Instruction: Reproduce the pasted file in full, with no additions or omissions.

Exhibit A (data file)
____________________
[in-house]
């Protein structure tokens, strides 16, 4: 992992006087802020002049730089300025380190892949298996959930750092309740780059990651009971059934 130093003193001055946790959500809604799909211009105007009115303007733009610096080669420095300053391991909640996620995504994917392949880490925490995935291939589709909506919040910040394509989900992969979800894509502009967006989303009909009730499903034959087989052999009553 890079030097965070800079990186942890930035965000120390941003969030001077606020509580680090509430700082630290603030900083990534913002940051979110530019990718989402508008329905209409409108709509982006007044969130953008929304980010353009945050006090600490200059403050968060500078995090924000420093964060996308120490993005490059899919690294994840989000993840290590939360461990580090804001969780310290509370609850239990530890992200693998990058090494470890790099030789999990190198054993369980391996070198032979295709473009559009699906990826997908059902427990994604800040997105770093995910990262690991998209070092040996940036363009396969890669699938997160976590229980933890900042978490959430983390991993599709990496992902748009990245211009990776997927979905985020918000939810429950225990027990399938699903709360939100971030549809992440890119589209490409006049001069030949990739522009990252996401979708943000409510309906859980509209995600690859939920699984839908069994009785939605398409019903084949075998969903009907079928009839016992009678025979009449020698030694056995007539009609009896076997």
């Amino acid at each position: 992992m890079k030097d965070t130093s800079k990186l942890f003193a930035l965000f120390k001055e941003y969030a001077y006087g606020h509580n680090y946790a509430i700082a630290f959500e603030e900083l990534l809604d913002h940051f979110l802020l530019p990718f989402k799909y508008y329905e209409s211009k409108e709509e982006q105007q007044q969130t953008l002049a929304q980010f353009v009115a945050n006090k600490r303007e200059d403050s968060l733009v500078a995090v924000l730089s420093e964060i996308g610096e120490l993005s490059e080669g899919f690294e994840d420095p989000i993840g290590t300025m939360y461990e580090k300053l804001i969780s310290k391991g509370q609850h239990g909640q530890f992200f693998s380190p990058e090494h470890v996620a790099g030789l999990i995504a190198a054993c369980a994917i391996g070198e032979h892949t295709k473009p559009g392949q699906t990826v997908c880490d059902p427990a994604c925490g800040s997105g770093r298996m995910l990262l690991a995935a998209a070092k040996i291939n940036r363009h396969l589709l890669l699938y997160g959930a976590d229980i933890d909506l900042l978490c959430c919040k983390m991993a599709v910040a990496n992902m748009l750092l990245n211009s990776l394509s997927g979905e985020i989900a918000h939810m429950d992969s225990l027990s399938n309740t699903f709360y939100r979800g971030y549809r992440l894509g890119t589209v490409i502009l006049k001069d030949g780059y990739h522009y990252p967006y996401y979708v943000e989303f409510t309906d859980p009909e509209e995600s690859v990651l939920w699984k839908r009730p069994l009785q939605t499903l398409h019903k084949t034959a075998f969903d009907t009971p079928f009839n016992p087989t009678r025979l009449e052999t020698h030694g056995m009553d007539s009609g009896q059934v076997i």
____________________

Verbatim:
[in-house]
């Protein structure tokens, strides 16, 4: 992992006087802020002049730089300025380190892949298996959930750092309740780059990651009971059934 130093003193001055946790959500809604799909211009105007009115303007733009610096080669420095300053391991909640996620995504994917392949880490925490995935291939589709909506919040910040394509989900992969979800894509502009967006989303009909009730499903034959087989052999009553 890079030097965070800079990186942890930035965000120390941003969030001077606020509580680090509430700082630290603030900083990534913002940051979110530019990718989402508008329905209409409108709509982006007044969130953008929304980010353009945050006090600490200059403050968060500078995090924000420093964060996308120490993005490059899919690294994840989000993840290590939360461990580090804001969780310290509370609850239990530890992200693998990058090494470890790099030789999990190198054993369980391996070198032979295709473009559009699906990826997908059902427990994604800040997105770093995910990262690991998209070092040996940036363009396969890669699938997160976590229980933890900042978490959430983390991993599709990496992902748009990245211009990776997927979905985020918000939810429950225990027990399938699903709360939100971030549809992440890119589209490409006049001069030949990739522009990252996401979708943000409510309906859980509209995600690859939920699984839908069994009785939605398409019903084949075998969903009907079928009839016992009678025979009449020698030694056995007539009609009896076997």
């Amino acid at each position: 992992m890079k030097d965070t130093s800079k990186l942890f003193a930035l965000f120390k001055e941003y969030a001077y006087g606020h509580n680090y946790a509430i700082a630290f959500e603030e900083l990534l809604d913002h940051f979110l802020l530019p990718f989402k799909y508008y329905e209409s211009k409108e709509e982006q105007q007044q969130t953008l002049a929304q980010f353009v009115a945050n006090k600490r303007e200059d403050s968060l733009v500078a995090v924000l730089s420093e964060i996308g610096e120490l993005s490059e080669g899919f690294e994840d420095p989000i993840g290590t300025m939360y461990e580090k300053l804001i969780s310290k391991g509370q609850h239990g909640q530890f992200f693998s380190p990058e090494h470890v996620a790099g030789l999990i995504a190198a054993c369980a994917i391996g070198e032979h892949t295709k473009p559009g392949q699906t990826v997908c880490d059902p427990a994604c925490g800040s997105g770093r298996m995910l990262l690991a995935a998209a070092k040996i291939n940036r363009h396969l589709l890669l699938y997160g959930a976590d229980i933890d909506l900042l978490c959430c919040k983390m991993a599709v910040a990496n992902m748009l750092l990245n211009s990776l394509s997927g979905e985020i989900a918000h939810m429950d992969s225990l027990s399938n309740t699903f709360y939100r979800g971030y549809r992440l894509g890119t589209v490409i502009l006049k001069d030949g780059y990739h522009y990252p967006y996401y979708v943000e989303f409510t309906d859980p009909e509209e995600s690859v990651l939920w699984k839908r009730p069994l009785q939605t499903l398409h019903k084949t034959a075998f969903d009907t009971p079928f009839n016992p087989t009678r025979l009449e052999t020698h030694g056995m009553d007539s009609g009896q059934v076997i």